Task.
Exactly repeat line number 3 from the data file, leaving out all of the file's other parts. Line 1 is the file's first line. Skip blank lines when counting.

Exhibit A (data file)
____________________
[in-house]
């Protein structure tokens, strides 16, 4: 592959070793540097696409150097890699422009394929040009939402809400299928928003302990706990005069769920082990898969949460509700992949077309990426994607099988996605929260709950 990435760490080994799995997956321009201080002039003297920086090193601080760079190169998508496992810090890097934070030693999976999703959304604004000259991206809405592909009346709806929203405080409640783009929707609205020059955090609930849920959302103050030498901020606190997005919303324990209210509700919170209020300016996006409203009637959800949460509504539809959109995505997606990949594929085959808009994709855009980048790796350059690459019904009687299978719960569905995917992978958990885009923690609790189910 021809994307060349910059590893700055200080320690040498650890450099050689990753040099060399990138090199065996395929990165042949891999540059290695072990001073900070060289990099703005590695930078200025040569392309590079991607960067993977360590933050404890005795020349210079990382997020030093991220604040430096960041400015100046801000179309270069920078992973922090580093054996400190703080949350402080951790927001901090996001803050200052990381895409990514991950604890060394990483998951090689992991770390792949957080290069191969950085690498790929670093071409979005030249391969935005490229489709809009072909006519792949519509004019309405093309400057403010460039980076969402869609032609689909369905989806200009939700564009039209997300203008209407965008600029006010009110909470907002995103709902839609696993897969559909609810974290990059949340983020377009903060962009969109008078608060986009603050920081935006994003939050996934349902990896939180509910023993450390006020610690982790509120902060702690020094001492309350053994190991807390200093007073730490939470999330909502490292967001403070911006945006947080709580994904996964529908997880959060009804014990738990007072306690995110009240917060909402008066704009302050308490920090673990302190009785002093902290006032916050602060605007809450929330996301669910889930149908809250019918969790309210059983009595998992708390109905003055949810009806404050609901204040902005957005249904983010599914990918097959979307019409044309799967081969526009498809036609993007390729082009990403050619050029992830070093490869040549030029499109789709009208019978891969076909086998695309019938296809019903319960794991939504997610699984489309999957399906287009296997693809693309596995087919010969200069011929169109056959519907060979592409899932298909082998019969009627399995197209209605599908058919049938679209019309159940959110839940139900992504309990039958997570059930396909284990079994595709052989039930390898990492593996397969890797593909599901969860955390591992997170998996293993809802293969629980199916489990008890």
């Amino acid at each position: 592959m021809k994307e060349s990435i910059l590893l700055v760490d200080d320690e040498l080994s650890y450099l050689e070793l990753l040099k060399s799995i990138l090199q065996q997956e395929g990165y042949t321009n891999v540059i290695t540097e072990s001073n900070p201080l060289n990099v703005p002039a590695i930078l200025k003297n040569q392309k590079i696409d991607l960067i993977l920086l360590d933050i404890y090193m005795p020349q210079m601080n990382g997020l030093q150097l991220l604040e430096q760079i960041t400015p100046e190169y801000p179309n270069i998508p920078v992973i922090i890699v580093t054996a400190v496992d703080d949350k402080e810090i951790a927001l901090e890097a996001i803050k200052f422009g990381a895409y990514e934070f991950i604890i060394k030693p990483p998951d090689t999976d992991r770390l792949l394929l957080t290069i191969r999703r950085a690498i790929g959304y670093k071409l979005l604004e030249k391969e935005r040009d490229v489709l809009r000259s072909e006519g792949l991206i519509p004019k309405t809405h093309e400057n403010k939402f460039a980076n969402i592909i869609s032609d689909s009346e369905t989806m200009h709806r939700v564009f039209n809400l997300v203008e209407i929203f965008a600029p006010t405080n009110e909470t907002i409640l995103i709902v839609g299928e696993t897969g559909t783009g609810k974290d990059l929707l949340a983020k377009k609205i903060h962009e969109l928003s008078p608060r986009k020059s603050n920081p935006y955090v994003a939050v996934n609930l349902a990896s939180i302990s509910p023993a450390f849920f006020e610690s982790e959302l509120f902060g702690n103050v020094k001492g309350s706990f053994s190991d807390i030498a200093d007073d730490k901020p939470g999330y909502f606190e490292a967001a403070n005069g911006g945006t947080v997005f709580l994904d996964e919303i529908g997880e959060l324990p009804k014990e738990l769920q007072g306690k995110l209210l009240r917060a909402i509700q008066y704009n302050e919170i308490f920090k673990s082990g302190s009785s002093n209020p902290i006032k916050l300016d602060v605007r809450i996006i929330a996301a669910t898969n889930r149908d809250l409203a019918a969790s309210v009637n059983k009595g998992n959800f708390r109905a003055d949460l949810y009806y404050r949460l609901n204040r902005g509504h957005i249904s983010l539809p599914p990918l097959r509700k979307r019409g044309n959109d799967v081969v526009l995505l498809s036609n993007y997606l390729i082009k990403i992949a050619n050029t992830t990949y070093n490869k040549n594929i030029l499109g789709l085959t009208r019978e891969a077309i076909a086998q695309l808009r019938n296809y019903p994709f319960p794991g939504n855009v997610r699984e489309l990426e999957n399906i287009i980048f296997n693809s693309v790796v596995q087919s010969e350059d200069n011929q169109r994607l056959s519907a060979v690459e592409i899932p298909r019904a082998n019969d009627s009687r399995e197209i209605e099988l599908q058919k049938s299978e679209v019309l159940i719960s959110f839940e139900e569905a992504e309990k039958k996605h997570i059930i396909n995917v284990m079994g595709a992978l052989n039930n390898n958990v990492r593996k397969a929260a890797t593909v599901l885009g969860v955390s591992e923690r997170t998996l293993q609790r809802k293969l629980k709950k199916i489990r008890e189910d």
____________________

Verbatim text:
């Amino acid at each position: 592959m021809k994307e060349s990435i910059l590893l700055v760490d200080d320690e040498l080994s650890y450099l050689e070793l990753l040099k060399s799995i990138l090199q065996q997956e395929g990165y042949t321009n891999v540059i290695t540097e072990s001073n900070p201080l060289n990099v703005p002039a590695i930078l200025k003297n040569q392309k590079i696409d991607l960067i993977l920086l360590d933050i404890y090193m005795p020349q210079m601080n990382g997020l030093q150097l991220l604040e430096q760079i960041t400015p100046e190169y801000p179309n270069i998508p920078v992973i922090i890699v580093t054996a400190v496992d703080d949350k402080e810090i951790a927001l901090e890097a996001i803050k200052f422009g990381a895409y990514e934070f991950i604890i060394k030693p990483p998951d090689t999976d992991r770390l792949l394929l957080t290069i191969r999703r950085a690498i790929g959304y670093k071409l979005l604004e030249k391969e935005r040009d490229v489709l809009r000259s072909e006519g792949l991206i519509p004019k309405t809405h093309e400057n403010k939402f460039a980076n969402i592909i869609s032609d689909s009346e369905t989806m200009h709806r939700v564009f039209n809400l997300v203008e209407i929203f965008a600029p006010t405080n009110e909470t907002i409640l995103i709902v839609g299928e696993t897969g559909t783009g609810k974290d990059l929707l949340a983020k377009k609205i903060h962009e969109l928003s008078p608060r986009k020059s603050n920081p935006y955090v994003a939050v996934n609930l349902a990896s939180i302990s509910p023993a450390f849920f006020e610690s982790e959302l509120f902060g702690n103050v020094k001492g309350s706990f053994s190991d807390i030498a200093d007073d730490k901020p939470g999330y909502f606190e490292a967001a403070n005069g911006g945006t947080v997005f709580l994904d996964e919303i529908g997880e959060l324990p009804k014990e738990l769920q007072g306690k995110l209210l009240r917060a909402i509700q008066y704009n302050e919170i308490f920090k673990s082990g302190s009785s002093n209020p902290i006032k916050l300016d602060v605007r809450i996006i929330a996301a669910t898969n889930r149908d809250l409203a019918a969790s309210v009637n059983k009595g998992n959800f708390r109905a003055d949460l949810y009806y404050r949460l609901n204040r902005g509504h957005i249904s983010l539809p599914p990918l097959r509700k979307r019409g044309n959109d799967v081969v526009l995505l498809s036609n993007y997606l390729i082009k990403i992949a050619n050029t992830t990949y070093n490869k040549n594929i030029l499109g789709l085959t009208r019978e891969a077309i076909a086998q695309l808009r019938n296809y019903p994709f319960p794991g939504n855009v997610r699984e489309l990426e999957n399906i287009i980048f296997n693809s693309v790796v596995q087919s010969e350059d200069n011929q169109r994607l056959s519907a060979v690459e592409i899932p298909r019904a082998n019969d009627s009687r399995e197209i209605e099988l599908q058919k049938s299978e679209v019309l159940i719960s959110f839940e139900e569905a992504e309990k039958k996605h997570i059930i396909n995917v284990m079994g595709a992978l052989n039930n390898n958990v990492r593996k397969a929260a890797t593909v599901l885009g969860v955390s591992e923690r997170t998996l293993q609790r809802k293969l629980k709950k199916i489990r008890e189910d």